That’s pretty much all there is to Silent Night. It’s a very uncomplicated premise and a very uncomplicated movie. What you see is what you get. I watched the trailer a few weeks ago and was stoked to check it out. Now I’ve never actually seen the original Silent Night, Deadly Night, but did watch and read about the controversy it garnered back in the mid-80’s. I watched some clips before I started writing this review and they made me chuckle. Even Siskel & Ebert bashed the original. With the rise of horror films in the last 26-27 years since the original was released this loose remake will barely make a blip in the radar in terms of controversy.

Granted, I enjoyed Silent Night but it is not a perfect ride on a sleigh, so to speak. I have a couple of problems with it. I love Malcolm McDowell but his mid-western drawl/demeanor doesn’t fit. Yes, he’s meant to be a dick but it comes off a little weak at times – very scene chewing, although his analogies are pretty funny especially the one about the burgers. Another problem I had was with the abundance of lens flairs. I’m over them. I wish the film didn’t have them, but what can you do? Yeah, that’s pretty much it on the cons side of things. Let’s get to the pros. The KILLS! Wow, there are many creative and brutal kills throughout Silent Night that will make you squirm and scream. One of the most memorable kills involves a wood chipper and an axe. The axe kill goes on my top list of best kills in recent memory. Yes, a wood chipper kill would also be a memorable one, but wait until you see what an axe can do.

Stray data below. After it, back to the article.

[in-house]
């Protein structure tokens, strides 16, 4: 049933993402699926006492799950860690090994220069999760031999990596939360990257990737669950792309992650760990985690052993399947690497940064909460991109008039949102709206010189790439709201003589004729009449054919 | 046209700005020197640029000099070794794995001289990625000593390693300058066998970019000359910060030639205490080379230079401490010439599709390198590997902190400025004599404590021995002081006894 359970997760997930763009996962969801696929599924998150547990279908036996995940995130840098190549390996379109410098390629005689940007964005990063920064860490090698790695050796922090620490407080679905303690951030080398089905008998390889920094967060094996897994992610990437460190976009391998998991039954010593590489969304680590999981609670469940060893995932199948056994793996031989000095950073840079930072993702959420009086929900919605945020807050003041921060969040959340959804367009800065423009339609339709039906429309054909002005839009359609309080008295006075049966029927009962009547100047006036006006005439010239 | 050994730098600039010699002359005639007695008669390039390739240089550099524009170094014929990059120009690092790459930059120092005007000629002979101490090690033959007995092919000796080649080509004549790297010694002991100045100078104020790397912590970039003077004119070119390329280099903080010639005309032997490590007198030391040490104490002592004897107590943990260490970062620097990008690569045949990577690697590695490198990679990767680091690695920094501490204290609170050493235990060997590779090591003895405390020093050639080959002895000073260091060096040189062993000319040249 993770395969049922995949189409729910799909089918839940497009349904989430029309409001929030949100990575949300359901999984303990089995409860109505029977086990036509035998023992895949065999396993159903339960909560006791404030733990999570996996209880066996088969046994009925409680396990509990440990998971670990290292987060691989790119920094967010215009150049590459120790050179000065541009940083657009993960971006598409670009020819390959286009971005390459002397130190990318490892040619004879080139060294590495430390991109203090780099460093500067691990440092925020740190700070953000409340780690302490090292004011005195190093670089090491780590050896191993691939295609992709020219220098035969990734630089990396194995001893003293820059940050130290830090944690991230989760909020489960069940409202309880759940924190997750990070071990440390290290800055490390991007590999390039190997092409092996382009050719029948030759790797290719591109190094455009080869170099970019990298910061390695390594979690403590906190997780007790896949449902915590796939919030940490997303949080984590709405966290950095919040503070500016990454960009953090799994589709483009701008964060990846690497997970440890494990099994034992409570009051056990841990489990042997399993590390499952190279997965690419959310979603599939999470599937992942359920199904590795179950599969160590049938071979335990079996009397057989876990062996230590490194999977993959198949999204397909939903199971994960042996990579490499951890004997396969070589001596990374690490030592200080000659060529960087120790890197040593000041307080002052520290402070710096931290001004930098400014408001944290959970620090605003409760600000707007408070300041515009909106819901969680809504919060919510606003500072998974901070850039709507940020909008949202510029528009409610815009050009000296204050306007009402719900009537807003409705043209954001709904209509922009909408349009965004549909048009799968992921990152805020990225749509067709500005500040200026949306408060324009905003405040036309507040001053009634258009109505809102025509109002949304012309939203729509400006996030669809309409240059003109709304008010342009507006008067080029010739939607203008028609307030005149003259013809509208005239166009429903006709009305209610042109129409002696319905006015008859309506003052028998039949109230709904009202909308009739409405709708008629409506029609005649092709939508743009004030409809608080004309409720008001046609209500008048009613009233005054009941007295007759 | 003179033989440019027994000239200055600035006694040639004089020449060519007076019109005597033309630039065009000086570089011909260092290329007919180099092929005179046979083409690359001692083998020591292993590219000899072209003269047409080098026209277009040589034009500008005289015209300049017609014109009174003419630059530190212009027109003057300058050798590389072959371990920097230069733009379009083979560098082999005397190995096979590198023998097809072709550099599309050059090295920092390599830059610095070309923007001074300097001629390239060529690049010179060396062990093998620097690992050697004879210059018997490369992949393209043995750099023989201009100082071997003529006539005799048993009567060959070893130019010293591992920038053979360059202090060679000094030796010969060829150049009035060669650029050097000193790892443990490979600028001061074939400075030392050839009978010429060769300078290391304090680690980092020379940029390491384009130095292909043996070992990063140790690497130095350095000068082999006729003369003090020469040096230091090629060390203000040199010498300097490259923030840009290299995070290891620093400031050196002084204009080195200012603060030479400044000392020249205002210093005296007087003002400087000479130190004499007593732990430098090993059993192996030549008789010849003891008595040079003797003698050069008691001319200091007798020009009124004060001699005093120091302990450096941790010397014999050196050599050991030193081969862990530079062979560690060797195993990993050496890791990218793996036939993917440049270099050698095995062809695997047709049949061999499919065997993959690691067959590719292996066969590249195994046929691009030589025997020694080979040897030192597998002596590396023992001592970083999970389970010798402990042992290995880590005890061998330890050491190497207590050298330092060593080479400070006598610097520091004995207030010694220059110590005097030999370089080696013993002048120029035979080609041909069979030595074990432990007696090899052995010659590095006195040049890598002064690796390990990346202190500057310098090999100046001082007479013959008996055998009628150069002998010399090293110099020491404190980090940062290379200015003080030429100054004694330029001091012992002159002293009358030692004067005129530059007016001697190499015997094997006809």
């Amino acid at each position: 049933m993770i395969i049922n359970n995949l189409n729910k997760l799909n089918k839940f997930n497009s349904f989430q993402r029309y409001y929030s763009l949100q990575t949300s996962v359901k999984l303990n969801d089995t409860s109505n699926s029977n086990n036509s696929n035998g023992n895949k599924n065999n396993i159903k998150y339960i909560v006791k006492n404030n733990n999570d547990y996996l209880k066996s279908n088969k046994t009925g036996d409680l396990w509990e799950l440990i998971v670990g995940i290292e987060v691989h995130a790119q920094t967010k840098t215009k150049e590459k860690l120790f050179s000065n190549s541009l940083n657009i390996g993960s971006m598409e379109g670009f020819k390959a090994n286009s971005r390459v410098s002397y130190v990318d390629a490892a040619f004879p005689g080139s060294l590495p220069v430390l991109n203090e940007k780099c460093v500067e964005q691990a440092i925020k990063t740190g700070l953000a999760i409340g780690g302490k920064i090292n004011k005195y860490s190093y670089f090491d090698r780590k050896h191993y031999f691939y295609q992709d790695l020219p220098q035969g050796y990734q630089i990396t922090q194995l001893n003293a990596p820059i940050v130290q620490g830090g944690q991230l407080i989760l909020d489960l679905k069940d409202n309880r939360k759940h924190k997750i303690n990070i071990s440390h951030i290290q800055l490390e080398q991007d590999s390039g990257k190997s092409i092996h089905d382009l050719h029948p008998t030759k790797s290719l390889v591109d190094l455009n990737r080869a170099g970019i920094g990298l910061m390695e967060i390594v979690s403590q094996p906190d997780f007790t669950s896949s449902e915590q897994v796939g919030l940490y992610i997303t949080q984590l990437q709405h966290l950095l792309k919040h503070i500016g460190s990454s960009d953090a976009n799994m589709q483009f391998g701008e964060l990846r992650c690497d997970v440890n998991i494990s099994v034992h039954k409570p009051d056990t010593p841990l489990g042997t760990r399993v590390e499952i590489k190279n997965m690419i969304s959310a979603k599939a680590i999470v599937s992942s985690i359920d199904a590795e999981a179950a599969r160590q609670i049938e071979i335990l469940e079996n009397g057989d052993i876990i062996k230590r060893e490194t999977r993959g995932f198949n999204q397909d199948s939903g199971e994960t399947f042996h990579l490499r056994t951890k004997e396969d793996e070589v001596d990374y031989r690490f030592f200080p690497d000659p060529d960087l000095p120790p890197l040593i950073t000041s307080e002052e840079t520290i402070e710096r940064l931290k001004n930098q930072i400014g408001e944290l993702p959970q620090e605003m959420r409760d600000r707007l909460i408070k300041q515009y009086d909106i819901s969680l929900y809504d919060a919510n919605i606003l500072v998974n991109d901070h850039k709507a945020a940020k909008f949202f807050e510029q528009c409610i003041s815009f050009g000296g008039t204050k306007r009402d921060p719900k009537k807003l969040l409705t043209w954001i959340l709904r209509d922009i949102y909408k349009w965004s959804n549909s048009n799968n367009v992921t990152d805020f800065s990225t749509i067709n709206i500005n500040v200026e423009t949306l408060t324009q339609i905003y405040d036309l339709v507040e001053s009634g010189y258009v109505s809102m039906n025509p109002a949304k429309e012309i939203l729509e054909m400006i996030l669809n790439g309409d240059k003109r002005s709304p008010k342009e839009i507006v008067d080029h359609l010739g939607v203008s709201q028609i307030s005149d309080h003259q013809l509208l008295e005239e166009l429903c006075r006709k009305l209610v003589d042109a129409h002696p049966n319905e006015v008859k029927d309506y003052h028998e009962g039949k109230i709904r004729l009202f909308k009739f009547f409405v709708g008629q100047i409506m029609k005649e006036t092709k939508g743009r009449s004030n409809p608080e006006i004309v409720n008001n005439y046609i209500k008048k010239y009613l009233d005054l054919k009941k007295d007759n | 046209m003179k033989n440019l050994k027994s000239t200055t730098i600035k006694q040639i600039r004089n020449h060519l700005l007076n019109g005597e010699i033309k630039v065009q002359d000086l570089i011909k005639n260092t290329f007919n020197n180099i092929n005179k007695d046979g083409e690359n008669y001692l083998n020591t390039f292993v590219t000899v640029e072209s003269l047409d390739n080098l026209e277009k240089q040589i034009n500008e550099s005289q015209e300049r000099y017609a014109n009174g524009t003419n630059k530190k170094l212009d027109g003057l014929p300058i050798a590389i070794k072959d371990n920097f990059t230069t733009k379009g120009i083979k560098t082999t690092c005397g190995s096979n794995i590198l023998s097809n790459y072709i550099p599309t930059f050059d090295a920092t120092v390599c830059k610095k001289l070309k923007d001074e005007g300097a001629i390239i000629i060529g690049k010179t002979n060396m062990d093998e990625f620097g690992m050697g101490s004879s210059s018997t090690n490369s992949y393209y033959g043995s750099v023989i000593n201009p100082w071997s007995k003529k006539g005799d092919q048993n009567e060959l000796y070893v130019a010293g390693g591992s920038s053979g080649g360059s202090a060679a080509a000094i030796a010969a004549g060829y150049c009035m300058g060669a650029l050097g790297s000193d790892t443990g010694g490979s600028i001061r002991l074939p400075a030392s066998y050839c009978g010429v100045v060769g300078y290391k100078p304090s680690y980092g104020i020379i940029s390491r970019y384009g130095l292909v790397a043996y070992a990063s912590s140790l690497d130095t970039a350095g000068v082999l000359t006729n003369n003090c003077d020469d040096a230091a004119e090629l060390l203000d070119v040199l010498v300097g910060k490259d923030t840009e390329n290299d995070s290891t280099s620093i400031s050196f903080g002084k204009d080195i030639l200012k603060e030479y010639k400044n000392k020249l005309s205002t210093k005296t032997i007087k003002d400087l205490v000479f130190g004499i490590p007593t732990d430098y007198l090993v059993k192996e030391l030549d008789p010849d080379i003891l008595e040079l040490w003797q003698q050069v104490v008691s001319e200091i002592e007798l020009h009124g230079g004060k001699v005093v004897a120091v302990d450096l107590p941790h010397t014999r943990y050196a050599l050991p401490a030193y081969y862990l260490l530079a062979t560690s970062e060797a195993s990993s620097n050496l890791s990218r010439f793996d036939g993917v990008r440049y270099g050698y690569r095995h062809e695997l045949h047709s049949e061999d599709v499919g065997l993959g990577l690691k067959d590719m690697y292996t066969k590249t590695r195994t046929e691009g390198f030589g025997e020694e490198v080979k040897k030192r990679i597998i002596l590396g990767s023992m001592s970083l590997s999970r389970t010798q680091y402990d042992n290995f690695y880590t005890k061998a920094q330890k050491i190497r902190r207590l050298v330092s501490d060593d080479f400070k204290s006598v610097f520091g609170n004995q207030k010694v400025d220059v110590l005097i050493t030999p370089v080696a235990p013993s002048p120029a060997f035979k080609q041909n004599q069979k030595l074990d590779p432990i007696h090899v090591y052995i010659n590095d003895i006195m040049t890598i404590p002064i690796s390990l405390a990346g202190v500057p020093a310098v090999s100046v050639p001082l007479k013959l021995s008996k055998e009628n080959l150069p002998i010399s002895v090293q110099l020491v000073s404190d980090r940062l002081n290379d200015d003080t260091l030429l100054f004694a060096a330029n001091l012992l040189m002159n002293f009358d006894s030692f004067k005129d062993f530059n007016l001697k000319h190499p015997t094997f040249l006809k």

Another major pro would have to be on the production and style of the film itself. Silent Night is a beautiful looking movie and no, not because Jaime King and some of the female leads are smoking hot, but because it’s a visually stunning horror film in general. The lighting, cinematography, compositions, is all very impressive. It’s a low budget feature for sure but they get every cent up on that screen and it looks great. You’ll be happy to know that the Blu-ray does the film justice in terms of video presentation.